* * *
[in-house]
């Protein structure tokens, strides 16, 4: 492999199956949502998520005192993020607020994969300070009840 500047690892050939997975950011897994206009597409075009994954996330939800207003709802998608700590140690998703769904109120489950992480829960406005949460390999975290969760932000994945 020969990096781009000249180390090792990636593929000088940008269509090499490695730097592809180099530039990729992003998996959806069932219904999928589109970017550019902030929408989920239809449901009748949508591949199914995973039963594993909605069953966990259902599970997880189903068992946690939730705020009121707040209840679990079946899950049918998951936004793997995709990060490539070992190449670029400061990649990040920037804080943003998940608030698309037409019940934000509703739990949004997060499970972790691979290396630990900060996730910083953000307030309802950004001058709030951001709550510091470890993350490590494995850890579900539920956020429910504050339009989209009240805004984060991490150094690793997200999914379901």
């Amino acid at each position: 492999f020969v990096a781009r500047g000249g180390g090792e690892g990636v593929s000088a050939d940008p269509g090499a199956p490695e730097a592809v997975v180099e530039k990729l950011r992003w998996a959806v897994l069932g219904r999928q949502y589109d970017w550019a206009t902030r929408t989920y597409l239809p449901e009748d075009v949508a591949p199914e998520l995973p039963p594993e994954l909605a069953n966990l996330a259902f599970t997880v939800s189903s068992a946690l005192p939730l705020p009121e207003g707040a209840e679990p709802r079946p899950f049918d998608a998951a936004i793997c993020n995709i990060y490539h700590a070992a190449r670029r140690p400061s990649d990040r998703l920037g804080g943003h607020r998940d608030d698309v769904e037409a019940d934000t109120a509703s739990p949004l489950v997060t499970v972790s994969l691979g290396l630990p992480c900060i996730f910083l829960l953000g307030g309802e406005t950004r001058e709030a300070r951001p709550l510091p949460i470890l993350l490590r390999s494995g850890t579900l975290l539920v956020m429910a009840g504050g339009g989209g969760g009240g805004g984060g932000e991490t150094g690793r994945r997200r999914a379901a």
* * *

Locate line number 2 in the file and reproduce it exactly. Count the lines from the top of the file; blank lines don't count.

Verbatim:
């Protein structure tokens, strides 16, 4: 492999199956949502998520005192993020607020994969300070009840 500047690892050939997975950011897994206009597409075009994954996330939800207003709802998608700590140690998703769904109120489950992480829960406005949460390999975290969760932000994945 020969990096781009000249180390090792990636593929000088940008269509090499490695730097592809180099530039990729992003998996959806069932219904999928589109970017550019902030929408989920239809449901009748949508591949199914995973039963594993909605069953966990259902599970997880189903068992946690939730705020009121707040209840679990079946899950049918998951936004793997995709990060490539070992190449670029400061990649990040920037804080943003998940608030698309037409019940934000509703739990949004997060499970972790691979290396630990900060996730910083953000307030309802950004001058709030951001709550510091470890993350490590494995850890579900539920956020429910504050339009989209009240805004984060991490150094690793997200999914379901």